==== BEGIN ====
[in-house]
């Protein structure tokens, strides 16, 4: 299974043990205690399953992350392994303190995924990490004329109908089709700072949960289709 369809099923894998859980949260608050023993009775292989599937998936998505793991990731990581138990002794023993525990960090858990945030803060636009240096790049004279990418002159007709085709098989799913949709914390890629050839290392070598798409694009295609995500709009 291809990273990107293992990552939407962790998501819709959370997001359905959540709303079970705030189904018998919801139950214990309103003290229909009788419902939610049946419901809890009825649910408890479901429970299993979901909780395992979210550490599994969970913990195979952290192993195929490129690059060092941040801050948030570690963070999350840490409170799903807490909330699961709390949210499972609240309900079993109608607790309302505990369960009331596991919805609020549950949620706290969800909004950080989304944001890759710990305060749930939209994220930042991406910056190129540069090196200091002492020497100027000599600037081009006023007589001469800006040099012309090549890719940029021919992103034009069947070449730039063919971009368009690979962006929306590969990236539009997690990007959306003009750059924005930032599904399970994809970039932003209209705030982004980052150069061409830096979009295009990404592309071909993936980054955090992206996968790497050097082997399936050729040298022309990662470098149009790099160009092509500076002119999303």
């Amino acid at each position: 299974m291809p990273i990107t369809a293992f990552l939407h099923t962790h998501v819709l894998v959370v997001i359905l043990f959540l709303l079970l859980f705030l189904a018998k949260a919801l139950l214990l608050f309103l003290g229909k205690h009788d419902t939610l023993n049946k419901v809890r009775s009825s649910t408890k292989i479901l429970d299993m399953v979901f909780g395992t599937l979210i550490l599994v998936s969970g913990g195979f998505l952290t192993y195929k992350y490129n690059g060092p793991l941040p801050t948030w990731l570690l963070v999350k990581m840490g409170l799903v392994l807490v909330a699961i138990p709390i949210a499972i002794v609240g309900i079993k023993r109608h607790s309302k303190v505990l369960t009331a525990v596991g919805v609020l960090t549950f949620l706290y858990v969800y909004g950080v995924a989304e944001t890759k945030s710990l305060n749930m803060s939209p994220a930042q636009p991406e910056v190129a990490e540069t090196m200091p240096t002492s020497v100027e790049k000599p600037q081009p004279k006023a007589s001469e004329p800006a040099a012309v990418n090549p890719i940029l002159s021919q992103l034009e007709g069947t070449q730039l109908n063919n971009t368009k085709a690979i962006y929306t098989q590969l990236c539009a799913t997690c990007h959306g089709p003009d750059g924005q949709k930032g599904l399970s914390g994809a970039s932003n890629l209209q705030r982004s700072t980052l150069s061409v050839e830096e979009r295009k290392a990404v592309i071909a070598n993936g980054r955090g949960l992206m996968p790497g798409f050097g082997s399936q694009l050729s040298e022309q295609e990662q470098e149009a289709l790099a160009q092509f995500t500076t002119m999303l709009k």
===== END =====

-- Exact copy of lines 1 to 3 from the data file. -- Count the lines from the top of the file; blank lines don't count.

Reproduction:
[in-house]
């Protein structure tokens, strides 16, 4: 299974043990205690399953992350392994303190995924990490004329109908089709700072949960289709 369809099923894998859980949260608050023993009775292989599937998936998505793991990731990581138990002794023993525990960090858990945030803060636009240096790049004279990418002159007709085709098989799913949709914390890629050839290392070598798409694009295609995500709009 291809990273990107293992990552939407962790998501819709959370997001359905959540709303079970705030189904018998919801139950214990309103003290229909009788419902939610049946419901809890009825649910408890479901429970299993979901909780395992979210550490599994969970913990195979952290192993195929490129690059060092941040801050948030570690963070999350840490409170799903807490909330699961709390949210499972609240309900079993109608607790309302505990369960009331596991919805609020549950949620706290969800909004950080989304944001890759710990305060749930939209994220930042991406910056190129540069090196200091002492020497100027000599600037081009006023007589001469800006040099012309090549890719940029021919992103034009069947070449730039063919971009368009690979962006929306590969990236539009997690990007959306003009750059924005930032599904399970994809970039932003209209705030982004980052150069061409830096979009295009990404592309071909993936980054955090992206996968790497050097082997399936050729040298022309990662470098149009790099160009092509500076002119999303």
């Amino acid at each position: 299974m291809p990273i990107t369809a293992f990552l939407h099923t962790h998501v819709l894998v959370v997001i359905l043990f959540l709303l079970l859980f705030l189904a018998k949260a919801l139950l214990l608050f309103l003290g229909k205690h009788d419902t939610l023993n049946k419901v809890r009775s009825s649910t408890k292989i479901l429970d299993m399953v979901f909780g395992t599937l979210i550490l599994v998936s969970g913990g195979f998505l952290t192993y195929k992350y490129n690059g060092p793991l941040p801050t948030w990731l570690l963070v999350k990581m840490g409170l799903v392994l807490v909330a699961i138990p709390i949210a499972i002794v609240g309900i079993k023993r109608h607790s309302k303190v505990l369960t009331a525990v596991g919805v609020l960090t549950f949620l706290y858990v969800y909004g950080v995924a989304e944001t890759k945030s710990l305060n749930m803060s939209p994220a930042q636009p991406e910056v190129a990490e540069t090196m200091p240096t002492s020497v100027e790049k000599p600037q081009p004279k006023a007589s001469e004329p800006a040099a012309v990418n090549p890719i940029l002159s021919q992103l034009e007709g069947t070449q730039l109908n063919n971009t368009k085709a690979i962006y929306t098989q590969l990236c539009a799913t997690c990007h959306g089709p003009d750059g924005q949709k930032g599904l399970s914390g994809a970039s932003n890629l209209q705030r982004s700072t980052l150069s061409v050839e830096e979009r295009k290392a990404v592309i071909a070598n993936g980054r955090g949960l992206m996968p790497g798409f050097g082997s399936q694009l050729s040298e022309q295609e990662q470098e149009a289709l790099a160009q092509f995500t500076t002119m999303l709009k």